AP PSYCHOLOGY COURSE OVERVIEW/OBJECTIVES
This is a year- long course in psychology that prepares students for the AP psychology exam.
The purpose of AP Psychology is to introduce students to the empirical, systematic and scientific approach of the study of the mental processes and behavior of human beings and other animals. The course is designed to increase student knowledge of the scientific method and its specific application toward the analysis of individual categories of human development and behavior. Students will be exposed to psychological terminology, theories, principles and phenomenon associated with each of the many subfields within psychology while expanding awareness that behavior is a culmination of diverse and complex catalysts that combine to create specific actions and reactions. Students also learn about the ethics and methods psychologists use in their science and practice.
1. This year long course in Psychology will prepare students for the AP Psychology exam.
2. Students will become aware of the genesis of the field and science of psychology.
3. Students will study the major core concepts and theories of psychology.
4. Students will recognize the difference between hypothetical and theoretical perspectives as they become efficient in the application of the Scientific Method to the study of human behavior and animal behavior.
5. Students will continually explore the fundamental question embedded in the study of behavioral science known as the “nature versus nurture” controversy.
6. Students will clearly recognize the difference between 4 basic theoretical orientations in the study of psychology: Behavioral , Humanistic, Biological, Psychoanalytical.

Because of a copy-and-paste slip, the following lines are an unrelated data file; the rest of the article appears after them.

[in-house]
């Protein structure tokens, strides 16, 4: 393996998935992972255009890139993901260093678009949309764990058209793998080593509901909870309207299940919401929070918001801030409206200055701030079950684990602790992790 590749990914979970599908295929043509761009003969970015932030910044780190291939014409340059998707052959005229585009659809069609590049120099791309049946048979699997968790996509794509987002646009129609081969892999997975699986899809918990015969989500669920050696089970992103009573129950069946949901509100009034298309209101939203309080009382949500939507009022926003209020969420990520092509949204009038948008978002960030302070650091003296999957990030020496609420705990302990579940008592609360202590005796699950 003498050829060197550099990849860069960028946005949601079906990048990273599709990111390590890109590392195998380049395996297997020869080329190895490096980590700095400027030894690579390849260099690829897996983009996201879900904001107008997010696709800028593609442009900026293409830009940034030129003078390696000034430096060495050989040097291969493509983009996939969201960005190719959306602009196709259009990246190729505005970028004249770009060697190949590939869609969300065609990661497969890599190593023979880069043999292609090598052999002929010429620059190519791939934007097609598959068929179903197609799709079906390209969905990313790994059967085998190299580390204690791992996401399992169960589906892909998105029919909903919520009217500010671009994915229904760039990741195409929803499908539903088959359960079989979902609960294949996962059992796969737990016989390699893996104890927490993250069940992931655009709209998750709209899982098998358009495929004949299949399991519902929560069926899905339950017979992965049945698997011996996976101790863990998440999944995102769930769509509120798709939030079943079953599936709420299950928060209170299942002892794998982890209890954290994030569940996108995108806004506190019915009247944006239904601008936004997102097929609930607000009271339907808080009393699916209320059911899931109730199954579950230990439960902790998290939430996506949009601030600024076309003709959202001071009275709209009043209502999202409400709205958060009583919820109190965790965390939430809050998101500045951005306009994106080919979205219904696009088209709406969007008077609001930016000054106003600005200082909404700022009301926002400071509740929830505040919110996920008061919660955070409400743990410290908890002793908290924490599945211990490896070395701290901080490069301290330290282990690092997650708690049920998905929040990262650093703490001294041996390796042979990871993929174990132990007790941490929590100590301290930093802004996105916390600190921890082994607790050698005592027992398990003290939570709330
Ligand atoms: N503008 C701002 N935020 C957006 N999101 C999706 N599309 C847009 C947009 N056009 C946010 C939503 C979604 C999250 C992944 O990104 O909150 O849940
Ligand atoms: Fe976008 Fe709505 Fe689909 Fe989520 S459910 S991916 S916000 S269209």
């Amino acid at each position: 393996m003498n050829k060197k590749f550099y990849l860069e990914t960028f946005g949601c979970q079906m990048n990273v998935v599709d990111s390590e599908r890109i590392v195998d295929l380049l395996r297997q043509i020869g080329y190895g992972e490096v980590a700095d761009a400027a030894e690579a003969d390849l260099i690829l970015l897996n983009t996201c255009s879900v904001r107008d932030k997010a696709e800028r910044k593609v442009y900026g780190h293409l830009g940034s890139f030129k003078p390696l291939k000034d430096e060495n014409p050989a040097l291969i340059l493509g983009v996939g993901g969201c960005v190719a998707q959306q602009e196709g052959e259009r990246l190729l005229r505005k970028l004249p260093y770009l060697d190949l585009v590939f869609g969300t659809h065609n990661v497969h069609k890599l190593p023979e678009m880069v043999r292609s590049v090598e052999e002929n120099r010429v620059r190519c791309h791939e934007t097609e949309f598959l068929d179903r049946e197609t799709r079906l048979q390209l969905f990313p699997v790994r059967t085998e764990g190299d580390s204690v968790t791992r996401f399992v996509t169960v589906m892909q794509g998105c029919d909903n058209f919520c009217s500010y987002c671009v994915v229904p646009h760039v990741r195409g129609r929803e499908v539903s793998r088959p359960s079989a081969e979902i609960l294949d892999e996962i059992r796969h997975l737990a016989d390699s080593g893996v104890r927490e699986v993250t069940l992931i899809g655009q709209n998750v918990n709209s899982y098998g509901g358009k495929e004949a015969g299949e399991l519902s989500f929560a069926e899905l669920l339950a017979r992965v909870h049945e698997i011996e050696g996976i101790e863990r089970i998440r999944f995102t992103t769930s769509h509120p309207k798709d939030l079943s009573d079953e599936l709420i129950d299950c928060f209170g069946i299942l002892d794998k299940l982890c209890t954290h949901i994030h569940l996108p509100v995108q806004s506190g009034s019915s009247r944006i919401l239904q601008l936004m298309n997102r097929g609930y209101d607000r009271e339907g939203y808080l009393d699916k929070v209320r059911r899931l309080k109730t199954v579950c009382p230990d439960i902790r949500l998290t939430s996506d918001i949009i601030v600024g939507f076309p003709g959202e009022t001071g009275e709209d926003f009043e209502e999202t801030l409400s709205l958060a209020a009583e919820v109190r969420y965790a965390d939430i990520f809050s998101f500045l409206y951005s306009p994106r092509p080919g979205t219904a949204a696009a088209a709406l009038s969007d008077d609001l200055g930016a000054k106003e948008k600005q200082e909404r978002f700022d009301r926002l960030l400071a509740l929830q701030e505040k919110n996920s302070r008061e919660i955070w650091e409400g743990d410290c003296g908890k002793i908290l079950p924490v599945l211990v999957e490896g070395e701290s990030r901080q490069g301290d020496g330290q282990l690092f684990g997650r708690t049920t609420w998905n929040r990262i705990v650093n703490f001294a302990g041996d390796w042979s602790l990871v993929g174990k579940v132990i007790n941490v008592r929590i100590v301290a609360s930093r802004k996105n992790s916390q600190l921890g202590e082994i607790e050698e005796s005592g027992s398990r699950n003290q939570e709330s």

7. Students will improve their own meta-cognitive processes and in doing so will better understand their own thoughts, feelings, actions, reactions, emotions and motivations.
8. Students will develop critical thinking skills.
· Three ring binder
· Three ring binder dividers
· Writing implements
· Philosophical objectives shaping psychological thought.
· The strengths and limitations of applying theories to explain behavior.
· Differentiation of the domains within psychology.
· The details regarding the use of the scientific method.
· Types of research including experiments, correlational studies, survey research, naturalistic observations and case studies.
· Basic principles of research design.
· Interpretation of graphs that exhibit the results of experiments.
· Ethical requirements and guidelines in research and research design.
· All basic processes and systems in the biological bases of behavior.
· Sensory processes and basic principles of sensory transduction.
· Various states of consciousness and their impact on behavior.
· Comparison of the major psychoactive drug categories.
· General differences between principles of learning including classical conditioning, operant conditioning and observational learning.
· Differentiation between psychological and physiological systems of memory
· Biological, cognitive and cultural factors that converge to facilitate acquisition, development and use of language.
· Basic motivational concepts to understand behavior of humans and other animals.
· Biological underpinnings of motivation including needs, drives and homeostasis.
· The interaction of nature and nurture including cultural variations, in the determination of behavior.
· The development and maturation of all human processes.
· The major theories and approaches in explaining personality.
· The various perspectives and influences on the definition of intelligence.
· Appropriate testing practices particularly in relation to culture fair tests.
· Contemporary and historical conceptions of what constitutes psychological disorders.
· The strengths and limitations of various approaches to explaining psychological disorders.
· The central characteristics of psychotherapeutic intervention.
· The major treatment orientations used in therapy.
· The catalyst, structure and function of different types of social behavior.